Likewise, I had access to running water day and night. I had access to the Internet and the wealth of knowledge that it held. I had libraries full of books to read at my leisure. I had access to transportation to and from school in my parents’ vehicle, etc. The list of privileges were endless. My feelings of entitlement to these privileges were still present—not twenty minutes earlier, I was livid because my hostel had no internet.

I swallowed my guilt and decided to view my current location in a new light. My situation though tragic, was temporary. Theirs was not. In 24 hours, I’d be flying to a country where the air was clean, the wind was cool, and hot water was aplenty.

As I continued to ponder my good fortune, we began to venture further into city looking for souvenirs to take back home to our loved ones. It was during this search that we stumbled upon Chinatown. In what literally looked like a hole in the wall, there were three women ushering us inside.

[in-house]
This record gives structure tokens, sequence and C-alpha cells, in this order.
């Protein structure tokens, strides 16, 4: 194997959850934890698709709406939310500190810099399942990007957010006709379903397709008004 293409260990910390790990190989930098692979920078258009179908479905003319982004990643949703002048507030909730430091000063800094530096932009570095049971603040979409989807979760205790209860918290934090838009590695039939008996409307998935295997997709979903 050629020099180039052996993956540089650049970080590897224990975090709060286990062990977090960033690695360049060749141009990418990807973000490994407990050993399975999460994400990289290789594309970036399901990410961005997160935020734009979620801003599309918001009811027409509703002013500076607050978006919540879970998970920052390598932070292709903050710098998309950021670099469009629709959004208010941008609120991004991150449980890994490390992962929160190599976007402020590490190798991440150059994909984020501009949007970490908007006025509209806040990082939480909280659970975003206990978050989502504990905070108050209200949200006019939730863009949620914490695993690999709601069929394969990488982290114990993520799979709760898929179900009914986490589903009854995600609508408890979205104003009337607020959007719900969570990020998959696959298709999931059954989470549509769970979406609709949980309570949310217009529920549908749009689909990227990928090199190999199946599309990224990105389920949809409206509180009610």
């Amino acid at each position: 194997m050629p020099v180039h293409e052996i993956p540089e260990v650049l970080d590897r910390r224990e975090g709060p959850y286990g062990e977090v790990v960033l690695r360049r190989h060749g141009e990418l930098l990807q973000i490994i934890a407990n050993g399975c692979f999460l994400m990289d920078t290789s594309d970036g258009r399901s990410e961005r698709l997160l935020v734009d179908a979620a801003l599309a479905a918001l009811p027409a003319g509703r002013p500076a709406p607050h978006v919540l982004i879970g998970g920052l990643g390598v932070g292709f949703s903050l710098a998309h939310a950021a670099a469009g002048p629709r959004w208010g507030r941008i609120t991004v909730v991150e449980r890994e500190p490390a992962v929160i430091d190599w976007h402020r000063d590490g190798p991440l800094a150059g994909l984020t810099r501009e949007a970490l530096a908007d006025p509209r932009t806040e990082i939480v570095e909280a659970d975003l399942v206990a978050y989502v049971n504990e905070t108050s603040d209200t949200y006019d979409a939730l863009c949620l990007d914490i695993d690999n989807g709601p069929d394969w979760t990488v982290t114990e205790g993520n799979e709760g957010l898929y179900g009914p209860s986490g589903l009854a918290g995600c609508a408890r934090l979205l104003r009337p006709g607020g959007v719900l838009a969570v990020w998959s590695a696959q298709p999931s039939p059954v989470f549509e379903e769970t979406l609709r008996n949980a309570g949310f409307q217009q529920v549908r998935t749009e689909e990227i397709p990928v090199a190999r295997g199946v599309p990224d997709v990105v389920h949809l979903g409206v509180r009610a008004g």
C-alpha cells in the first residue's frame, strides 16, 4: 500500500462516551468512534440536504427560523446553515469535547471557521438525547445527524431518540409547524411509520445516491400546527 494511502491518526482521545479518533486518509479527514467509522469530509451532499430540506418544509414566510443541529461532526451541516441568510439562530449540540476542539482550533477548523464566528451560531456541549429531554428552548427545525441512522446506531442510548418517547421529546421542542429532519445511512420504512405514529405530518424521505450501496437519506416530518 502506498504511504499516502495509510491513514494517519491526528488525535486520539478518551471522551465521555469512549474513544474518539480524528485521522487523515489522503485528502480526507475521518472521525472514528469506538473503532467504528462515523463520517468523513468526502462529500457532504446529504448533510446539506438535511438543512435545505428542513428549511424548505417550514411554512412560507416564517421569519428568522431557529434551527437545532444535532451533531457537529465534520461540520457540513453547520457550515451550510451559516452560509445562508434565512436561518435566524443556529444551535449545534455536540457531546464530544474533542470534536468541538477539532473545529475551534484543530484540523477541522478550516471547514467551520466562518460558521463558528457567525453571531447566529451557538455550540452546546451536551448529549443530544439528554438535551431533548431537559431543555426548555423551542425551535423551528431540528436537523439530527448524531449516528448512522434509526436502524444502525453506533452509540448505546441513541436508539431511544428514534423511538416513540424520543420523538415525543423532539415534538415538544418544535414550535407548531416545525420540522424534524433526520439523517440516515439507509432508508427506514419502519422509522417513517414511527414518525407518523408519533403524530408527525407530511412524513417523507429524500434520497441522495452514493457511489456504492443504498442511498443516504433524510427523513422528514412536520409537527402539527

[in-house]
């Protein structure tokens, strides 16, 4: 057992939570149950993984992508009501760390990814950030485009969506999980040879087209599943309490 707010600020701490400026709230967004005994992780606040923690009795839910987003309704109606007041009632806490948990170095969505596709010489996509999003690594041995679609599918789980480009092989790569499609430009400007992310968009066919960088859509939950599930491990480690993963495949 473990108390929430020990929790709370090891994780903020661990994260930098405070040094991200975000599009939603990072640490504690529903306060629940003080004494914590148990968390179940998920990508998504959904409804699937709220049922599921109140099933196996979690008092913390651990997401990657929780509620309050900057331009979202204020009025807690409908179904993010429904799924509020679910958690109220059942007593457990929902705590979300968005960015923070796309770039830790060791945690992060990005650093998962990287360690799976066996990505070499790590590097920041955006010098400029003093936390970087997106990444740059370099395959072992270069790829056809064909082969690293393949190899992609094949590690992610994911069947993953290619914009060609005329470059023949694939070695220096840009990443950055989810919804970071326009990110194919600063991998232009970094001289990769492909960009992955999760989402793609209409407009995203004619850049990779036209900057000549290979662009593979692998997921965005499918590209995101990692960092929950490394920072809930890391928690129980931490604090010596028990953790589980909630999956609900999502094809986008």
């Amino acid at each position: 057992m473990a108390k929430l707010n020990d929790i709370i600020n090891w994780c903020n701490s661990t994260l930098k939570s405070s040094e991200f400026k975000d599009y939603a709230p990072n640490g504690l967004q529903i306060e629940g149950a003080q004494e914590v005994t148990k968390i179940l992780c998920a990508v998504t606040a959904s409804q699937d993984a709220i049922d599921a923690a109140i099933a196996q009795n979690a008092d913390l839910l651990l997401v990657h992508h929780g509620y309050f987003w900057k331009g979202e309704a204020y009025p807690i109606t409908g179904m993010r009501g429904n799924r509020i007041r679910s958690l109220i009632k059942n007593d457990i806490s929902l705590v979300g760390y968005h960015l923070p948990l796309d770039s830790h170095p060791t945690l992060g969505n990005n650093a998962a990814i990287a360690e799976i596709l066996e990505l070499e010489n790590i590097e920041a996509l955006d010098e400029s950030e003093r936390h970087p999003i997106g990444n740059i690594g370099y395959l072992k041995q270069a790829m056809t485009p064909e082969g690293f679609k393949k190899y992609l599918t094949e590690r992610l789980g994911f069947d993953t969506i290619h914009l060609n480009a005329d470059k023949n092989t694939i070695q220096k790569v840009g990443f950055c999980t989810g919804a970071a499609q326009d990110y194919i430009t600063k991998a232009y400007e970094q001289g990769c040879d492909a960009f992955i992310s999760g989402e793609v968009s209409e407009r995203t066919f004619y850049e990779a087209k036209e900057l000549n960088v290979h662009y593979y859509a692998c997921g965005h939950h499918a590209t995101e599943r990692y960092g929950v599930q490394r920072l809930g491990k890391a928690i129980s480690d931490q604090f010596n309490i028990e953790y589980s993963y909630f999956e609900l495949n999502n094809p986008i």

As someone who supports the advancement of women in rural areas, I encouraged my companions to spend 5 CUC ($5 USD) at a local salon just to get our nails filed, buffed and painted. We could have gotten souvenirs at a mall but putting the money straight into the hands of the women I was certain were the backbones of their households is always the better option. That money would help their children eat another day, or contribute to the bills. I thought I’d rather support her hustle than add to the riches of a wealthy business owner.

I was in awe of the strength, the cheerful hospitality, and the resilience of these women. They had not even half of what I have as a salon owner but their drive and willingness to hone their craft, to earn more so they could better provide for their family, was inspiring. We couldn’t understand each other without Google Translate, but who wouldn’t have felt welcomed by those warm, inviting smiles?